He was even more wizened than in the photo Davadip had shown him. The Swami had grown a white mustache, Harry thought. Then he saw it wasn’t a mustache at all, but the most luxuriant nose-hair in the history of the world. The Swami’s eyes were hypnotic.

“Uh, hello,” Harry said, and instantly felt a sharp smack to the back of his head.

“Silence before the Heavenly Master.”

The Swami regarded Harry placidly. “You seem like a no-nonsense kinda guy,” he said, with a heavy New York accent.

“Uh, sure. I guess.”

“OK, I’m gonna level with you. We’re on a holy mission here, but it’s a business deal too. You start at the bottom and work your way up, through prayer and devotion to the cause. You hip?”

“Yeah. But…”

“Here’s the deal: for every hundred bucks you bring in, you get five minutes with one of the girls–your choice. I mean, it’s up to her, of course. You gotta get a sister’s consent and approval first, but you’ll find most of your new sisters to be quite receptive.”

Harry was about to say, “But I’ve got a wife and kids and a job and…”

Another thought occurred. “Business, huh? What’s in it for the girls? If this is some kind of brainwashing scam, I’m gonna call the cops.”

“Relax, hero. They’re in on the deal. For each C-note a sister brings home, she gets a personal worship-session. And for every dupe… that is, for every new devotee a girl converts, she gets to enjoy Holy Communion with the Master. And that’s me, baby.”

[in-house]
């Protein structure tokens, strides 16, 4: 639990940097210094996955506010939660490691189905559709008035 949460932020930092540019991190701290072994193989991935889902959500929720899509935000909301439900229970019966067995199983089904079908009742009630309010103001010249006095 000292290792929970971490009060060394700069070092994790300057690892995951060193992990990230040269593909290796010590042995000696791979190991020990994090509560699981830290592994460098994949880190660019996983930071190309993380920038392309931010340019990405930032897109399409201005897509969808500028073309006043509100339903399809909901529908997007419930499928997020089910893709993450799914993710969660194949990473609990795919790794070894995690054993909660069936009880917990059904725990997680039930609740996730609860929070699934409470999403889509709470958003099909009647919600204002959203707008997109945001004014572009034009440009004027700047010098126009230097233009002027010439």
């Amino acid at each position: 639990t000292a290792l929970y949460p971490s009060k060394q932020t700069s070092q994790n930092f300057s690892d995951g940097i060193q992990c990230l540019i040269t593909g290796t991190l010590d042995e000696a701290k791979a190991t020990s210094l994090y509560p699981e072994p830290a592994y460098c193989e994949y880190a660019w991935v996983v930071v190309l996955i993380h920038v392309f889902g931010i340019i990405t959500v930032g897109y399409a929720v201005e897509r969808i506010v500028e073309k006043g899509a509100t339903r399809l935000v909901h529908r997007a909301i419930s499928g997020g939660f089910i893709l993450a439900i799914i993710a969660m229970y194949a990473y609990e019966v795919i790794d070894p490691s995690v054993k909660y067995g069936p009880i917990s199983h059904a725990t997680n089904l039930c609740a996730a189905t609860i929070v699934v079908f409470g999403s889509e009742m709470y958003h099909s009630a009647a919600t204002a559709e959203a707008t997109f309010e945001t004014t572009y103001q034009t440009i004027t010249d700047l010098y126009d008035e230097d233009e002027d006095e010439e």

Harry snorted.

The Swami chuckled, his nose hair twitched.

“How ’bout a little demonstration? Been a slow day. Brother Hasham, go fetch Sister Davadip. This dude’s not official yet, but let’s say he counts.”

“Yeah, o master.”

The Swami slowly unwound himself from his lotus position. “Feel free to join in,” he said. “With the chant, I mean.”

The drone grew louder. Harry’s eyes adapted to the eerie candlelight.

A sitar twanged. Muffled drums beat. Harry Doss thought of the business conference going on without him, of his wife Betty-Sue living out her daily routine. Then Davadip entered the basement and Harry thought no more.

“O Divine Teacher, thank you for this most sublime opportunity.”

The Swami gave a curt wave. “Shake it, baby.”

Davadip began to dance. Her sweatshirt fluttered in the air as she leapt and flew all around. By the time she finally bared it all, there wasn’t much left of Harry Doss besides a pile of volcanic ash.

Dewy with sweat, Davadip approached the Swami.

Vishnaswoti leaned back against a brocade cushion and let his devotee have her way.

The chant grew louder.

“Rama-lama! Looba-gabba!”

Harry Doss joined in like a zombie.

“Rammalamma! Loobagooba!”

The show was disappointing. If Harry Doss had been in his ordinary state of mind, he would’ve thought, ‘Big deal.’ But Harry Doss wasn’t in his ordinary state of mind. He was chanting at the top of his lungs.

You might see Harry Doss—he goes by Hare Das these days—at an airport or a street corner near you. His eyes shine with missionary zeal. He is a forceful proselytizer. The first time he brought a hundred dollars back to the Ashram, Davadip told him she knew he could do better. So he’s working on bringing in a cool thousand. He knows he’ll get to Heaven one of these days. The Master told him so.